Among other changes, a successful transition to sustainability demands the appropriate design and reform of formal institutions. I illustrate key challenges in two very different agricultural landscapes: one in southeastern Australia and one in central Romania.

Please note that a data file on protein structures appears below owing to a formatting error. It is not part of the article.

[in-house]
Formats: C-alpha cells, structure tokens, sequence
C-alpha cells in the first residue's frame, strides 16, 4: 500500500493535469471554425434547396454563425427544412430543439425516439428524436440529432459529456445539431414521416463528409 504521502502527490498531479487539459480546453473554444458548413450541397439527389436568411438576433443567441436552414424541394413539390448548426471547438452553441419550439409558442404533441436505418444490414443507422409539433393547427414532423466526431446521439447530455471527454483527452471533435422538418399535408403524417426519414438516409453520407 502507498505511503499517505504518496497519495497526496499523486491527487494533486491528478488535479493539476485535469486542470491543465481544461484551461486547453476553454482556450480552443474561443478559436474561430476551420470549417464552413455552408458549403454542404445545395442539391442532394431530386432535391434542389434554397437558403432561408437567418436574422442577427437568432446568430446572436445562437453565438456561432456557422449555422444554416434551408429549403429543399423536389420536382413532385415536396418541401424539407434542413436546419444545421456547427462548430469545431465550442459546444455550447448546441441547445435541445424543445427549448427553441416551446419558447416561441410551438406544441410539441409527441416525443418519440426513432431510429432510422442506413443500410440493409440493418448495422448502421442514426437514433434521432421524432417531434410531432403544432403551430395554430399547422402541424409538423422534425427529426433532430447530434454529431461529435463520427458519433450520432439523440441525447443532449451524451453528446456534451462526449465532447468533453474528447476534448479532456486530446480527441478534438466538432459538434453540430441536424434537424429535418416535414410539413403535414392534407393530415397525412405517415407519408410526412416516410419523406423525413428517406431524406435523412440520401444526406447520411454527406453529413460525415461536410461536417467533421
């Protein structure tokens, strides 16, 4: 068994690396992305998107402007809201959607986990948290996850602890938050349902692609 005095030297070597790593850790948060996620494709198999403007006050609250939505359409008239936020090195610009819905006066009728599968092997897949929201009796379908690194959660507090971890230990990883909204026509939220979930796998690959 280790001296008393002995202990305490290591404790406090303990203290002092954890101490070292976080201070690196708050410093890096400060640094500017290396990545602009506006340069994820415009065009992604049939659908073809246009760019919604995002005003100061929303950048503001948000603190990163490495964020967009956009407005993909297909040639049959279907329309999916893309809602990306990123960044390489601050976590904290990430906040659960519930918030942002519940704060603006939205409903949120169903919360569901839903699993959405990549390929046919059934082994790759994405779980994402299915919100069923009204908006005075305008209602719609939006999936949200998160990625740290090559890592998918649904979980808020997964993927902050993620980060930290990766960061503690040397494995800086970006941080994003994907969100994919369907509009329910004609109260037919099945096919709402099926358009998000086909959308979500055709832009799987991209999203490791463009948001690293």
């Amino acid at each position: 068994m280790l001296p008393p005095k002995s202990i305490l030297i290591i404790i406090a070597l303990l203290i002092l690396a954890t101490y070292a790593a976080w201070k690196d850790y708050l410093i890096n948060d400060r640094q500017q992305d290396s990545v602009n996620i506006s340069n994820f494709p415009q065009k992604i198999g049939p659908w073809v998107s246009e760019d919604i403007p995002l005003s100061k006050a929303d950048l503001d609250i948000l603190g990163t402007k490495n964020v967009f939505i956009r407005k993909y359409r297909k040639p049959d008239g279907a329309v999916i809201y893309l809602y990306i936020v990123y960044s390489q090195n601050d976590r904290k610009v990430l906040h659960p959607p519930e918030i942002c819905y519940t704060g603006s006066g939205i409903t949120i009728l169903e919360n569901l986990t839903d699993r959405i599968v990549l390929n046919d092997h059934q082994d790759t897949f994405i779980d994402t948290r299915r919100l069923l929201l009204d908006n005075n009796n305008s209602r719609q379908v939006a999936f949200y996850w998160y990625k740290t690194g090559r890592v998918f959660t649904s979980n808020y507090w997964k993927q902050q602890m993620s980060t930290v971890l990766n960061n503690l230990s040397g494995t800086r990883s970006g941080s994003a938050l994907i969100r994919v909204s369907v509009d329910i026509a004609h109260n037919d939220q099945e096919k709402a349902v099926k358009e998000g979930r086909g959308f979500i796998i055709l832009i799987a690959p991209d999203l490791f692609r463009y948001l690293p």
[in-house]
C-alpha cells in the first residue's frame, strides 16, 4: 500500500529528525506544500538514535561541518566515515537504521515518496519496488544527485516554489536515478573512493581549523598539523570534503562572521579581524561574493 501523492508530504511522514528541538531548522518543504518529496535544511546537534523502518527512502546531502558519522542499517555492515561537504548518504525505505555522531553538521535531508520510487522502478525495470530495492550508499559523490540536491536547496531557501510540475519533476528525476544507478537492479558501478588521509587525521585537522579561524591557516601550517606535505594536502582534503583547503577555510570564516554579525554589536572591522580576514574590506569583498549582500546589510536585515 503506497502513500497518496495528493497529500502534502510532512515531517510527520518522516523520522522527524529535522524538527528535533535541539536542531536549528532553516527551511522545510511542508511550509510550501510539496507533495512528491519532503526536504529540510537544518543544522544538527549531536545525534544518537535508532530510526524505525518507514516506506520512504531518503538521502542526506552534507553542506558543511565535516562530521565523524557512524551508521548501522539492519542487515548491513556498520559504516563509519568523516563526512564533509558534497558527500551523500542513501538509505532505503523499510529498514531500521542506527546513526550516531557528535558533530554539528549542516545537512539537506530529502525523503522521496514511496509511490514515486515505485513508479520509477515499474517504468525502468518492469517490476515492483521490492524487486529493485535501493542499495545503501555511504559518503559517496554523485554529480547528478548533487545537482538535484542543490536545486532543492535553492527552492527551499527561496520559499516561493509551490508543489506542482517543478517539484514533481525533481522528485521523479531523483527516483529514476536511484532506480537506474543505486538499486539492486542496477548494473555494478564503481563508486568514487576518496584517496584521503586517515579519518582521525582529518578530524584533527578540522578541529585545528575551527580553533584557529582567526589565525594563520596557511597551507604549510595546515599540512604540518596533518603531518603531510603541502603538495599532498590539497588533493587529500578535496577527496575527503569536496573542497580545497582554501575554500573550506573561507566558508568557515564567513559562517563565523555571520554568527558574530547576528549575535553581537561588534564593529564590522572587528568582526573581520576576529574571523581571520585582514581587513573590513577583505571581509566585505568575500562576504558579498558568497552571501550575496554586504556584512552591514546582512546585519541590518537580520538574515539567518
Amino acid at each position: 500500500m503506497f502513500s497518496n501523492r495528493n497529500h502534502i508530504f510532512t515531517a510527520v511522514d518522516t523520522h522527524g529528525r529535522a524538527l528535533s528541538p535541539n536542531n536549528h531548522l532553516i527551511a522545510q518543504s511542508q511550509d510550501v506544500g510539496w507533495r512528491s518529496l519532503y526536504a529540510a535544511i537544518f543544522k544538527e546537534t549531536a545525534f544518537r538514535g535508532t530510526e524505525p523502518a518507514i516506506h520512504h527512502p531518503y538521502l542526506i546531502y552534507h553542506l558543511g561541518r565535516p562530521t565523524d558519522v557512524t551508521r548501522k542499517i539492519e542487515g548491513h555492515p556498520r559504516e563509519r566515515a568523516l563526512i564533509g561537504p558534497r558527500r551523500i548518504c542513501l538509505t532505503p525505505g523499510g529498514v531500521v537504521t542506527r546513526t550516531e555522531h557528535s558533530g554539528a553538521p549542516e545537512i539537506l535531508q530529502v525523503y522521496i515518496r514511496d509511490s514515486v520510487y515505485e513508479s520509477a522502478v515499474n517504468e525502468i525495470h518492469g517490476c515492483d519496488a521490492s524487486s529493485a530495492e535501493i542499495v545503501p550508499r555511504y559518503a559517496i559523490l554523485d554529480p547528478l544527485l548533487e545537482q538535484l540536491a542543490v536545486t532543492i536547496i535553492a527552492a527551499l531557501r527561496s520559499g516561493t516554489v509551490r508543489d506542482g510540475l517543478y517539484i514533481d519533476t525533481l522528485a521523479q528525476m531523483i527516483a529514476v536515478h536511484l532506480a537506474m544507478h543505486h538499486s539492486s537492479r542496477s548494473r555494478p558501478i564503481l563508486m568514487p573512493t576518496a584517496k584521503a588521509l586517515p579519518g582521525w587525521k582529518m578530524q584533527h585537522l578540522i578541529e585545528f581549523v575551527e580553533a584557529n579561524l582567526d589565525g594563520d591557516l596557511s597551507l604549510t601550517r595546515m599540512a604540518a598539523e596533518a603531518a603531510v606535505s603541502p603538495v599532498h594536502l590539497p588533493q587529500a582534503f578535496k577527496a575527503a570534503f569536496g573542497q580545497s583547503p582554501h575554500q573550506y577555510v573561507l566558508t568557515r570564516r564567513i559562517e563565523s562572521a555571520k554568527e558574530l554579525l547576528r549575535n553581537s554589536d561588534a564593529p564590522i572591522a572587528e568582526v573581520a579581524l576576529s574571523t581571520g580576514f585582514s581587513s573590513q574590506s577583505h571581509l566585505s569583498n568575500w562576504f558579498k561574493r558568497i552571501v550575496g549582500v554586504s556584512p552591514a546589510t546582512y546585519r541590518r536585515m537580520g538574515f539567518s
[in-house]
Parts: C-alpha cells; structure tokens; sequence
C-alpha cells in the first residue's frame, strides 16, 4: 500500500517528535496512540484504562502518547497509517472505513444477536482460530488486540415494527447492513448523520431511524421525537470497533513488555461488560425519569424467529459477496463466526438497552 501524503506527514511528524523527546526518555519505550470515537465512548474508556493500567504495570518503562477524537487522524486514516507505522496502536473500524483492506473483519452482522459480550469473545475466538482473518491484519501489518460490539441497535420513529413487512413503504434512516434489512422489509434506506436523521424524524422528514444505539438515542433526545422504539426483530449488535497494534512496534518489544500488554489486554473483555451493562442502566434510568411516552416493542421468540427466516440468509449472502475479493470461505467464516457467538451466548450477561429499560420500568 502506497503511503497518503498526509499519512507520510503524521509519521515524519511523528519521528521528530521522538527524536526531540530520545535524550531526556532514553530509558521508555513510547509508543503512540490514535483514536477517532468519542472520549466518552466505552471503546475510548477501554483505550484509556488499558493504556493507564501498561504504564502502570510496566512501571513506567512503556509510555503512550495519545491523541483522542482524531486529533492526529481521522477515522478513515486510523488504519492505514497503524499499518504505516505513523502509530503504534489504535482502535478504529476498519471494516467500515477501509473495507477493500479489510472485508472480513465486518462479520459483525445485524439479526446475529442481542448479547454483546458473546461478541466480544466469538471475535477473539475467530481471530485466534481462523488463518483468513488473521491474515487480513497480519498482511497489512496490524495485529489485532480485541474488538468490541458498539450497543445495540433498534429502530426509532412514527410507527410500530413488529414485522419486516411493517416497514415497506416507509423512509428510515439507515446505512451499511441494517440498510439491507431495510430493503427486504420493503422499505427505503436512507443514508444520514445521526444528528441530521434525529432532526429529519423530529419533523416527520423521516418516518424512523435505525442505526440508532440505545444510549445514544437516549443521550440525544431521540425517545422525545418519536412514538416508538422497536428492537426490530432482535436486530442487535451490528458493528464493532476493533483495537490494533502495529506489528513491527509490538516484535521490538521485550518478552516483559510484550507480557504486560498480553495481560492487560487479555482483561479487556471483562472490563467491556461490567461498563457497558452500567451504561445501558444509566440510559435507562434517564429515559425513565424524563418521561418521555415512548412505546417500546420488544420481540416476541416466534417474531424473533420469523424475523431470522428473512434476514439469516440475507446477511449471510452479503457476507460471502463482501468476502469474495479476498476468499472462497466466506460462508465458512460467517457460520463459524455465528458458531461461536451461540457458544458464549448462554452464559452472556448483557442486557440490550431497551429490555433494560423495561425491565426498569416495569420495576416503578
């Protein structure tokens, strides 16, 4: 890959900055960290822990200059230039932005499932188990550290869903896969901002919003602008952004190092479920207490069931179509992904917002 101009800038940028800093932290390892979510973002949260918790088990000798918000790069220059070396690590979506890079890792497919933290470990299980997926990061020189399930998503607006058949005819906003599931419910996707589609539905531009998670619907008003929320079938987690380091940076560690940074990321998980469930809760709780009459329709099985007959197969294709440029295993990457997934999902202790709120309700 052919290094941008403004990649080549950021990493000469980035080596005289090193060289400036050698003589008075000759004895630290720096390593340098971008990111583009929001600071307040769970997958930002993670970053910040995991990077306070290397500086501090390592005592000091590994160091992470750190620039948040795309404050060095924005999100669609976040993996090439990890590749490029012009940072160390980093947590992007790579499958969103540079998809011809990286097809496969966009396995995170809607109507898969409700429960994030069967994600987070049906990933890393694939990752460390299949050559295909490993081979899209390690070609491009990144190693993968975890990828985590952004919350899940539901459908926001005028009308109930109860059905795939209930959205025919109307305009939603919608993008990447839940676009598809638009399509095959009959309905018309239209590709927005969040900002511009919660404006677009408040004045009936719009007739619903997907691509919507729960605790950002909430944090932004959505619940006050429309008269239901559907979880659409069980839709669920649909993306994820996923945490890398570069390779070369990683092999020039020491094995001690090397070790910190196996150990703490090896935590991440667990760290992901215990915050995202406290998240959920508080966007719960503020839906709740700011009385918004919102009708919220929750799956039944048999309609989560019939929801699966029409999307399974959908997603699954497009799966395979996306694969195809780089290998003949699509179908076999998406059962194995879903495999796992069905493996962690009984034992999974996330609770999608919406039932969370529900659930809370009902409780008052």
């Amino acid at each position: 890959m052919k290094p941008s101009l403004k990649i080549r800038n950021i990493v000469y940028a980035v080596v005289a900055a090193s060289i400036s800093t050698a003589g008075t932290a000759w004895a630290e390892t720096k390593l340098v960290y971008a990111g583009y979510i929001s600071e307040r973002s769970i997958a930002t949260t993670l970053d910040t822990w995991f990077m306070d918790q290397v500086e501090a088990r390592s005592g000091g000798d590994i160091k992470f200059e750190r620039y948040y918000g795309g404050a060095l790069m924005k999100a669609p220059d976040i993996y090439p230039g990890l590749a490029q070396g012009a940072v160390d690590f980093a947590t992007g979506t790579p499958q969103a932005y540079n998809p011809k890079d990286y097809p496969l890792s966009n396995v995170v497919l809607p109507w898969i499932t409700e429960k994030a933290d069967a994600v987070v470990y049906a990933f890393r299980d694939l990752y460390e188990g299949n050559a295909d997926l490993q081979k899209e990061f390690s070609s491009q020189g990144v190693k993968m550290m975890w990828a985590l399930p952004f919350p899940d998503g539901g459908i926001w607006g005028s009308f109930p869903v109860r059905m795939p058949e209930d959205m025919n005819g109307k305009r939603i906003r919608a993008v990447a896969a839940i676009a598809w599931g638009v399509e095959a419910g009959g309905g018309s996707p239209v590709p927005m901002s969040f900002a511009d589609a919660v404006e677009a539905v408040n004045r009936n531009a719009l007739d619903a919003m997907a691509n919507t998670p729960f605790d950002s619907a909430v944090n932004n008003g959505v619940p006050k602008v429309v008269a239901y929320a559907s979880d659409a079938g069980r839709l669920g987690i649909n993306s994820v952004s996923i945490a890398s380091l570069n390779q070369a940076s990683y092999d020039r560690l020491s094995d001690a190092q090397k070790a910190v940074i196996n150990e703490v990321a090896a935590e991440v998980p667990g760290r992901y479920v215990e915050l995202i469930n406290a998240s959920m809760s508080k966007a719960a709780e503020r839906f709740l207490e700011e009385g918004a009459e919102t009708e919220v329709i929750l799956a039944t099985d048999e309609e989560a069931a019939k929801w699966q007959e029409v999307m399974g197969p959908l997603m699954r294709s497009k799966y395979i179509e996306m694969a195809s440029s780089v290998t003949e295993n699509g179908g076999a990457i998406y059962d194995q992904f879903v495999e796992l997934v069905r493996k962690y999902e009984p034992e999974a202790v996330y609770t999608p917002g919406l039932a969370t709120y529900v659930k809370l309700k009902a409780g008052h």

In southeastern Australia, conventional livestock grazing practices are detrimental to sustainability. Alternative livestock grazing practices exist, but their rate of adoption is low. Existing economic and policy institutions encourage farmers to stick to conventional practices and take remedial actions against environmental degradation, rather than switch to new practices that avoid degradation in the first place. In Central Romania, private and community-based subsistence agriculture has led to the sustainable use of natural resources for many centuries. However, since Romania joined the European Union there are strong incentives to intensify agricultural production. While EU agricultural policies have a major impact on rural development ambitions, EU policies targeting the environment are poorly suited to regional conditions, which are characterized by low education levels and many very small parcels of land. In both Australia and Romania, production goals are pursued by agricultural policies that are in direct contradiction to the ecological goals of environmental policies. Local people, in turn, receive mixed messages and face strong disincentives to practice sustainable agriculture. At present, minority interest groups are lobbying for more sustainable practices in both Australia and Romania, but they have not reached sufficient political momentum to effect fundamental change. Hence, while environmental policy integration is an obvious solution in both countries, the demand for such integration by civil society is too weak for it to occur in the foreseeable future.